The downside to this, in case someone reading may be considering it, is that there's no longer any means to ensure that the breech is locked before the round is detonated. And as entropy says, the results of that can be.... exciting.

Third_Rail
July 1, 2005, 09:57 AM
Yeah, you can get your hand and face excited right off. :uhoh:

C-grunt
July 1, 2005, 12:34 PM
I have a mac11 that has a worn sear and went full auto on me. It shot of about 6 rounds and jammed. Havent gotten it fixed yet (deployment), so its collecting dust.

My friend is the armorer for one of the companies in my bat. and he recently had a Beretta that would fire whenever the slide went foward. Found this out when some poor sap chambered a round leaving the gate. Luckily no one was injured.

No_Brakes23
July 1, 2005, 03:23 PM
In MCT at Camp Pendleton we had a PFC who was accused of a ND, (With blanks.) He protested his innocence and said that the weapon (M16A2) was on safe. I saw the weapon on safe, as a Captain took it from him angrily and then when attempting to lock the bolt to the rear, lost control of the charging handle. The weapon then expended the rest of the blanks in the magazine without so much as a finger on the trigger.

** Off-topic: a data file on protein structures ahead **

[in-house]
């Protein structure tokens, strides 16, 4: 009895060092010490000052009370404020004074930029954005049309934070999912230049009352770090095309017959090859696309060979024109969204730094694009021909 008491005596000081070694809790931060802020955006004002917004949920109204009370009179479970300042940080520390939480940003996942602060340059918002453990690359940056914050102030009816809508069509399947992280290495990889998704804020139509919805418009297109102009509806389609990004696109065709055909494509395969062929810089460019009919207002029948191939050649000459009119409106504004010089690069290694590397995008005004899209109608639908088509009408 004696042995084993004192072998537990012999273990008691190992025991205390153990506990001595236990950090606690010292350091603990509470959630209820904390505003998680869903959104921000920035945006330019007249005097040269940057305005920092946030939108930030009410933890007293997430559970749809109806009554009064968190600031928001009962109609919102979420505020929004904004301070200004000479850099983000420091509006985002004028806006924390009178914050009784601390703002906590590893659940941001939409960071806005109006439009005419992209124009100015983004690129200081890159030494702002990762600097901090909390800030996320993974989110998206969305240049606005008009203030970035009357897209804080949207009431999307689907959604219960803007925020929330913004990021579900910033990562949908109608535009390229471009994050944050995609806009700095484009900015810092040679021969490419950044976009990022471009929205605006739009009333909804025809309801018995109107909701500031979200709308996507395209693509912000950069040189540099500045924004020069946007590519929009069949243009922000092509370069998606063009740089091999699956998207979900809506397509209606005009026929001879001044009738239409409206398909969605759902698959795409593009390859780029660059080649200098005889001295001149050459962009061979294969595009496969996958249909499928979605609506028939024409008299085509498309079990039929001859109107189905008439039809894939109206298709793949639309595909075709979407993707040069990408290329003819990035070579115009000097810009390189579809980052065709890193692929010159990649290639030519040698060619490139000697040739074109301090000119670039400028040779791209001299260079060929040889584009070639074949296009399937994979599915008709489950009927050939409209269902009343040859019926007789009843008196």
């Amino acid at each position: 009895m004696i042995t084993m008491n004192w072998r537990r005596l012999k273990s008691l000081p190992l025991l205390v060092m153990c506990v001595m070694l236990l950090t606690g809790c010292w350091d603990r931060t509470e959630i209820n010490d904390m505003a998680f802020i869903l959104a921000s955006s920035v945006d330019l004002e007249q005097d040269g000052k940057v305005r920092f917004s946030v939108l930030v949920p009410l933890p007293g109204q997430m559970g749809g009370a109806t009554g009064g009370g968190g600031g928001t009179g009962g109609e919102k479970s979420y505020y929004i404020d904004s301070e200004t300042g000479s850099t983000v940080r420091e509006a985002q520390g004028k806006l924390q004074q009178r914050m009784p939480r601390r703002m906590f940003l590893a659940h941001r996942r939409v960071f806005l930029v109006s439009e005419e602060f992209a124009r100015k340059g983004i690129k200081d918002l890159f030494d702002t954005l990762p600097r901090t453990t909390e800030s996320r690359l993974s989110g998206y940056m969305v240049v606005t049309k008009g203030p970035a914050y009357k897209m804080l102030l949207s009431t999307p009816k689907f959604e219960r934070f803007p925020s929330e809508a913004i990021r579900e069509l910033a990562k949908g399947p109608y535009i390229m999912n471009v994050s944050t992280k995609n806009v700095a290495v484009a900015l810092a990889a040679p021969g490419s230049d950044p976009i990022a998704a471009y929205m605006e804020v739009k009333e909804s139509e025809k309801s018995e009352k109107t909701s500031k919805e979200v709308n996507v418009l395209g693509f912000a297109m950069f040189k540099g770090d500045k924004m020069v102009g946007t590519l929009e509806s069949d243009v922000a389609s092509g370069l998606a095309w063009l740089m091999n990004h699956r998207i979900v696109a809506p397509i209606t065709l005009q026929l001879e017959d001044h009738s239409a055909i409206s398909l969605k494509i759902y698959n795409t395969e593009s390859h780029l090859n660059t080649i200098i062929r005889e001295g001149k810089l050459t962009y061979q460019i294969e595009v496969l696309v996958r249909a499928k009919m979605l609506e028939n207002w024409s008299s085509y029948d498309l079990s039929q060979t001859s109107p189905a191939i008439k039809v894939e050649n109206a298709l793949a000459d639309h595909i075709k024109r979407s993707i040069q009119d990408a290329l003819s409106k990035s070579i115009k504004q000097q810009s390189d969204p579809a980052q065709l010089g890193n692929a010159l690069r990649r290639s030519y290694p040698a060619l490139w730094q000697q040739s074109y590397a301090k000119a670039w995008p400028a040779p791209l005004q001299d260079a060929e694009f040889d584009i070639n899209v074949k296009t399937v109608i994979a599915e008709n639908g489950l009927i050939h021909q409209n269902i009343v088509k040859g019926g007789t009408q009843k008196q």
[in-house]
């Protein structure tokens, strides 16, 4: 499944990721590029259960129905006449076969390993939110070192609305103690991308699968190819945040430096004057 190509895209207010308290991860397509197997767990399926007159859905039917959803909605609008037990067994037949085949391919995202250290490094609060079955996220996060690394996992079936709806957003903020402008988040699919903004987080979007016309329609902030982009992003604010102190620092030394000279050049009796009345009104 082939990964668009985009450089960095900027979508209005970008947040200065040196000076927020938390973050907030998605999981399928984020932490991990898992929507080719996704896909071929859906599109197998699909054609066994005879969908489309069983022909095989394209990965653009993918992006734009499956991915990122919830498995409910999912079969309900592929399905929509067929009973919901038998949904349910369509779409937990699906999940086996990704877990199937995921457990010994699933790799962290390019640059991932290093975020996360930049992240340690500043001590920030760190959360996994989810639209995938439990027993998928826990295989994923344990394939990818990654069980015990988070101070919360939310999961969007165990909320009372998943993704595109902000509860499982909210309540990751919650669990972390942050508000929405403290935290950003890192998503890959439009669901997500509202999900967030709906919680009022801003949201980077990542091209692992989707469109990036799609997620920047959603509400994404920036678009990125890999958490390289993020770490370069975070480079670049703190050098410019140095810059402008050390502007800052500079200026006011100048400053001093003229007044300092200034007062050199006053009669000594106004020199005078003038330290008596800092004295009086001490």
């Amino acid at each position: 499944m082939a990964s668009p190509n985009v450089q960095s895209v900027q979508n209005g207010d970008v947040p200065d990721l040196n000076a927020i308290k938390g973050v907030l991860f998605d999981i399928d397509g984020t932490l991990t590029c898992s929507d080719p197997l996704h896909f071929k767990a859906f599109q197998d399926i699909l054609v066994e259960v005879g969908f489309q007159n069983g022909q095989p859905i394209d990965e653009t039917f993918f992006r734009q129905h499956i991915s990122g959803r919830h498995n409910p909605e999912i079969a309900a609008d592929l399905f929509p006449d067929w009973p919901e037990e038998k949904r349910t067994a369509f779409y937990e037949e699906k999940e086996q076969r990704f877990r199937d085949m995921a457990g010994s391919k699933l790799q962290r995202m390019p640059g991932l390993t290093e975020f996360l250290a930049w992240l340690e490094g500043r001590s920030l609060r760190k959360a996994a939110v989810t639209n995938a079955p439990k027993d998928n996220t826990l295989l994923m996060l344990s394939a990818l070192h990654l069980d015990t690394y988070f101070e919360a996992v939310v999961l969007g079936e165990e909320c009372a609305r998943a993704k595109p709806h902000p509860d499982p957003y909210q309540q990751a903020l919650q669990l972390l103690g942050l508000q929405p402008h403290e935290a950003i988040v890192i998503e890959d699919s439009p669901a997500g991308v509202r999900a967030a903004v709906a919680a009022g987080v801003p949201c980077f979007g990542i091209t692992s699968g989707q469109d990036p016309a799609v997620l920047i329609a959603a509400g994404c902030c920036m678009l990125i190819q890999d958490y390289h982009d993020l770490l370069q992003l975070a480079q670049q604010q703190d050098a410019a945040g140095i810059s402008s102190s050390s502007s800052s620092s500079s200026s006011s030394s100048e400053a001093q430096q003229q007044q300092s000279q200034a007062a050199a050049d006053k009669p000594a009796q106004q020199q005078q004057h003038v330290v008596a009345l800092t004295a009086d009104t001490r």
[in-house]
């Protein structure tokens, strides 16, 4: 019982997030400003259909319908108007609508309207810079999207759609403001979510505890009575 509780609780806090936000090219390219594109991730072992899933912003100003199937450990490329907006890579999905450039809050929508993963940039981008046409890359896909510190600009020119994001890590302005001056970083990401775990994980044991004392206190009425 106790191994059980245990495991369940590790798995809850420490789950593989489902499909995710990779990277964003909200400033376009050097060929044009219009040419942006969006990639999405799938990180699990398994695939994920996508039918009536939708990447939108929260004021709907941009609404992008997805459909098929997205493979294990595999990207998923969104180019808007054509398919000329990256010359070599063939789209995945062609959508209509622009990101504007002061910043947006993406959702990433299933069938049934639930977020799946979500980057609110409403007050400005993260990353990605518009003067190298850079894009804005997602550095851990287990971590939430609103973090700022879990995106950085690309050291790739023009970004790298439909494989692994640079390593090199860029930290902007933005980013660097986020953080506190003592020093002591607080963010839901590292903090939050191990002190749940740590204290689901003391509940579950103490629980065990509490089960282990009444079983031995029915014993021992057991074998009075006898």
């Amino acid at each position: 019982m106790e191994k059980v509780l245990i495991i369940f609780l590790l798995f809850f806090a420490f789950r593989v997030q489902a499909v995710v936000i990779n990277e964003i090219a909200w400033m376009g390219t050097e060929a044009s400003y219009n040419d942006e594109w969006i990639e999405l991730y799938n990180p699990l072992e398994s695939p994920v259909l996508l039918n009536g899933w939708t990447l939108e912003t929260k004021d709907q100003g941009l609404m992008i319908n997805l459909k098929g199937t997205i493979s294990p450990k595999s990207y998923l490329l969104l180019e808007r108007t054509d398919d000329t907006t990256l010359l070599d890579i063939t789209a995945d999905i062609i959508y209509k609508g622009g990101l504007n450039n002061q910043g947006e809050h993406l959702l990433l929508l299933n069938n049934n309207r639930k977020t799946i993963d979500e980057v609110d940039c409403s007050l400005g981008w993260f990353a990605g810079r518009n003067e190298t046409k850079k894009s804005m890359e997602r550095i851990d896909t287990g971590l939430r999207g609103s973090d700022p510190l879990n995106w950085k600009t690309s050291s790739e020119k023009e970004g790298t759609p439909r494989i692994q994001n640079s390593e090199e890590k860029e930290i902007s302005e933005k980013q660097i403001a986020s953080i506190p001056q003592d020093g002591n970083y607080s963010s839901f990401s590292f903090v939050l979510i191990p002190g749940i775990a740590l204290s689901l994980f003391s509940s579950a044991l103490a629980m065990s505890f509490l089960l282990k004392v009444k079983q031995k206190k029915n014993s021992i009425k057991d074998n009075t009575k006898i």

That would be the weirdest thing I have seen an M16A2 do.

I have also seen the range guys at Miramar fiddle with one to make it shoot an odd loping slow rate of fire full auto.

BamBam-31
July 1, 2005, 04:24 PM
Too much excitement for me. :scrutiny:

Wish mine jammed....

grimjaw
July 1, 2005, 05:09 PM
Too much excitement for me.

Wish mine jammed....

Funniest thing I've read all day! ;)

I'm sure you'd rather have a unscarred hand than be famous with stories to tell, but I for one appreciate your sharing. Have a good 4th, BB.

jmm

Third_Rail
July 1, 2005, 05:30 PM
And for your own sake, don't play with firecrackers! :neener:

NeveraVictimAgain
July 1, 2005, 05:46 PM
It's spelled Makarov, pronounced with the accent on KAR like we say the word "car", and the "v" pronounced like an our "f". It's Russian, not Irish.

Jim K
July 1, 2005, 08:01 PM
On the Colt percussion, the other guys answered correctly. The holes in the nipples were very large, allowing a good part of the charge to come back through them and impact the hammer.

Another case of FA I knew of was the result of a guy who read a book and decided to set up in business as a gunsmith, working on 1911 type pistols. He put on super light trigger pulls and got ticked when someone dropped the slide and the hammer fell to the half cock notch. He figured that the perfect edge he put on sears was ruined that way, so his solution was to grind off the half cock notch. After a couple of his guns went FA (luckily with no injuries or serious damage), he was paid a visit by a lawyer and a couple of cops who "suggested" that he get into another line of work. AFAIK, he did.

Jim

KriegHund
July 1, 2005, 08:14 PM
The thing i would efinitly be worried about is the bolt not closing before the round fire....could result in some blown up casings.